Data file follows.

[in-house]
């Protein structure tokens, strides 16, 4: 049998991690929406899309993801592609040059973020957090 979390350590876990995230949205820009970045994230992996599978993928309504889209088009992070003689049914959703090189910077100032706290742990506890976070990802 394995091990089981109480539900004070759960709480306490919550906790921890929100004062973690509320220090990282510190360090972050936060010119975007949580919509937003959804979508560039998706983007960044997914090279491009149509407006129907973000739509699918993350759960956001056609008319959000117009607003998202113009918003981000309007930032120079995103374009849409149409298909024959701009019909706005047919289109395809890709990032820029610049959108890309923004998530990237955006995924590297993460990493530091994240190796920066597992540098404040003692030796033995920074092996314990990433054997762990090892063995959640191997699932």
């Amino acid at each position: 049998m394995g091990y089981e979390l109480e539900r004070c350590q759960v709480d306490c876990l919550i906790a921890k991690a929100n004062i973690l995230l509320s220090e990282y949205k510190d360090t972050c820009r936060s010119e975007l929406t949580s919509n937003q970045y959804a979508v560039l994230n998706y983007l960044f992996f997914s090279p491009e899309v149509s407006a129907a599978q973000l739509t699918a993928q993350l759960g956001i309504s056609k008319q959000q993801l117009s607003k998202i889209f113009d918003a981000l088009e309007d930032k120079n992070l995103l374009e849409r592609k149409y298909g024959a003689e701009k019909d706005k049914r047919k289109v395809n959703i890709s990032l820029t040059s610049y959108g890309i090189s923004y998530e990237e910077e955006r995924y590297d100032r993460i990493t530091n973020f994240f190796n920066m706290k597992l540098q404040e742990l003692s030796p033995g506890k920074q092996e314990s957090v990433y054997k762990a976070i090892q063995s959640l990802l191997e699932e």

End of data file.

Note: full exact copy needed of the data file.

[in-house]
């Protein structure tokens, strides 16, 4: 049998991690929406899309993801592609040059973020957090 979390350590876990995230949205820009970045994230992996599978993928309504889209088009992070003689049914959703090189910077100032706290742990506890976070990802 394995091990089981109480539900004070759960709480306490919550906790921890929100004062973690509320220090990282510190360090972050936060010119975007949580919509937003959804979508560039998706983007960044997914090279491009149509407006129907973000739509699918993350759960956001056609008319959000117009607003998202113009918003981000309007930032120079995103374009849409149409298909024959701009019909706005047919289109395809890709990032820029610049959108890309923004998530990237955006995924590297993460990493530091994240190796920066597992540098404040003692030796033995920074092996314990990433054997762990090892063995959640191997699932």
């Amino acid at each position: 049998m394995g091990y089981e979390l109480e539900r004070c350590q759960v709480d306490c876990l919550i906790a921890k991690a929100n004062i973690l995230l509320s220090e990282y949205k510190d360090t972050c820009r936060s010119e975007l929406t949580s919509n937003q970045y959804a979508v560039l994230n998706y983007l960044f992996f997914s090279p491009e899309v149509s407006a129907a599978q973000l739509t699918a993928q993350l759960g956001i309504s056609k008319q959000q993801l117009s607003k998202i889209f113009d918003a981000l088009e309007d930032k120079n992070l995103l374009e849409r592609k149409y298909g024959a003689e701009k019909d706005k049914r047919k289109v395809n959703i890709s990032l820029t040059s610049y959108g890309i090189s923004y998530e990237e910077e955006r995924y590297d100032r993460i990493t530091n973020f994240f190796n920066m706290k597992l540098q404040e742990l003692s030796p033995g506890k920074q092996e314990s957090v990433y054997k762990a976070i090892q063995s959640l990802l191997e699932e």